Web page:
When the opinion makers, politicians, business executives, educators, and religious leaders decided for concessions to but not encounter with the movements of the colonized, they denied themselves the possibility of emancipation from the ideologies of the world-system and of arriving to understand the colonial foundations of the world-system.  As a result, when the contradictions of the world-system became manifest in the 1960s and 1970s, they were vulnerable to ignorant aggressive actions.  Their military and economic aggressions were not only inhumane and barbarous attacks on the majority of the world’s peoples, they also exacerbated the contradictions of the world-system, thus promoting insecurity in the world of the colonizer and placing humanity at risk of global chaos and/or human extinction.

      Therefore, the knowledge that the colonized needs for its own defense also is needed by the colonizers for their own security and by all of humanity for its survival and for the possibility of a prosperous and sustainable future based on the evident scientific and technological advances in human knowledge.  The knowledge from the South is a transitional knowledge, a knowledge that is the first stage in the formulation of a universal knowledge linked to human emancipation.

    It is difficult to imagine the transition to a universal emancipatory human knowledge while the world system remains locked into the structures of a neocolonial world-system, in which the media of communication and the educational institutions are under the control of a global elite that ignorantly attacks humanity and its own security.  The forging of universal human knowledge, therefore, is tied to the political project of the South, a project that has sought since the 1950s the sovereignty of nations, the economic and social development of the nations of the world, and the protections of the social and economic rights of all.  The more that the political project of the South emerges, the more that the structural reforms necessary for the development of universal knowledge can be established, structural reforms such as the elimination of the fragmented bureaucratization of knowledge in the universities and the expansion of public television, radio, and Internet.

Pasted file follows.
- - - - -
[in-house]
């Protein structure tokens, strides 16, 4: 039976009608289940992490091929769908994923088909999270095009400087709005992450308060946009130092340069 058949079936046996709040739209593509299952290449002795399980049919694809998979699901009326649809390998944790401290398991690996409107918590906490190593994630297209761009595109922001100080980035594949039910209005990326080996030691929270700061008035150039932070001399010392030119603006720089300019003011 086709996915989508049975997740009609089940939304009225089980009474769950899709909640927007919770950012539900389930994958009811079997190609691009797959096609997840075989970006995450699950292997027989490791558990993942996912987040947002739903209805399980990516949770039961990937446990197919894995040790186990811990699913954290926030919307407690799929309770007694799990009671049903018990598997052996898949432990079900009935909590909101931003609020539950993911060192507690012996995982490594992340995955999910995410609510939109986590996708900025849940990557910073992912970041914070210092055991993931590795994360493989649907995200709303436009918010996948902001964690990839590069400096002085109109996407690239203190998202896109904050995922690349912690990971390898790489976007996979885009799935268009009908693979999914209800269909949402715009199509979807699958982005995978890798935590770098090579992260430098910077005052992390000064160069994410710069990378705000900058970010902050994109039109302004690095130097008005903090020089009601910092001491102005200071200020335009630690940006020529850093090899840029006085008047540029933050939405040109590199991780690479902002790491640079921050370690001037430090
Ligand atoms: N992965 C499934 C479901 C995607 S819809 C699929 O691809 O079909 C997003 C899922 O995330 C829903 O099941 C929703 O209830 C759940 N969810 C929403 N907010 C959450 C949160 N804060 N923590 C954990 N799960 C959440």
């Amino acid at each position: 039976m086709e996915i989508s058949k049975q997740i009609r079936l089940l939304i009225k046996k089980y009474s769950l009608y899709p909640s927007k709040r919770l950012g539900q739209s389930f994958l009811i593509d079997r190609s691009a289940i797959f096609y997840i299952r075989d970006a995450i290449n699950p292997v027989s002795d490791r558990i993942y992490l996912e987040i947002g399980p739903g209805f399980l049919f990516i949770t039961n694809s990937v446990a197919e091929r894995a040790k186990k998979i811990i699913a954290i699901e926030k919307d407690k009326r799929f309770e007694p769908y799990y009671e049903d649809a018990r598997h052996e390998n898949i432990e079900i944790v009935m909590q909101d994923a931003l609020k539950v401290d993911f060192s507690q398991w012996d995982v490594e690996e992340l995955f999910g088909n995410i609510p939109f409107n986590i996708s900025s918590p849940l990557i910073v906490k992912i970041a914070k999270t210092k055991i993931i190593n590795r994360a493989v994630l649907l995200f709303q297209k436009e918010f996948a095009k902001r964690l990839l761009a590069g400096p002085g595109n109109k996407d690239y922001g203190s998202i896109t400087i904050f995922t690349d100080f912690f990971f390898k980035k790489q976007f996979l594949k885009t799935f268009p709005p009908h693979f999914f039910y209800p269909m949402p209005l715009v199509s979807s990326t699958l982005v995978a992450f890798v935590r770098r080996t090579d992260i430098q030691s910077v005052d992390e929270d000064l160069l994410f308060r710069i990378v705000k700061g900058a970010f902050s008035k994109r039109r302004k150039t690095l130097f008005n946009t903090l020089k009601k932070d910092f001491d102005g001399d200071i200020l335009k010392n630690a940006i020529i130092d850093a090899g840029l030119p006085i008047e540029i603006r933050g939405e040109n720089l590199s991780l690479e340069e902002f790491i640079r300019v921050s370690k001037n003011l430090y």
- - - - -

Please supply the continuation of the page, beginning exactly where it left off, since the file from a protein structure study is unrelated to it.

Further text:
The School of Political Science of the South of the University of Havana is now turning to the formulation of a theory of truth.  Colonialism, imperialism, and neoliberalism are based on false assumptions, or perhaps we should call them lies.  Colonialism was justified during its first couple of centuries on religious grounds, portraying the conquered and colonized peoples as heathens.  As democratic revolutions established the separation of religion and the state, conquest, enslavement, colonial domination, and superexploitation were justified on “racial” grounds, based on the scientific invention of racial divisions in humanity. Since the beginning of the twentieth century, imperialist interventions have been presented as in defense of democracy, when in fact they have been undertaken in order to obtain access to raw materials, labor, and markets, often undermining democratic processes.  Since the 1980s, the defense of neoliberalism involved the false claim that state intervention and control of the economy retards economic development.  In the midst of the global conflicts today, the major media of communication frame the issues in a form that ignores fundamental historical facts and distorts current dynamics.  On top of all of these fundamental distortions, the deliberate invention of fake new to attain political interests has become a part of our reality.

    It follows that the lie is central to domination; and the truth is central to emancipation.  The peoples need a form of knowledge that discovers truth and exposes and delegitimates ideas that are nothing more than justifications of particular interests and the privileges of a minority.

    As the School of the Political Science from the South turns to the theory of truth, it must ask, what is the basis for distinguishing the true from the false?  The key is encounter with the social movements of the colonized, superexploited, and excluded.

    This is Charles McKelvey, reflecting on the unfolding global popular socialist revolution forged by our peoples in defense of humanity.

Edited by Ed Newman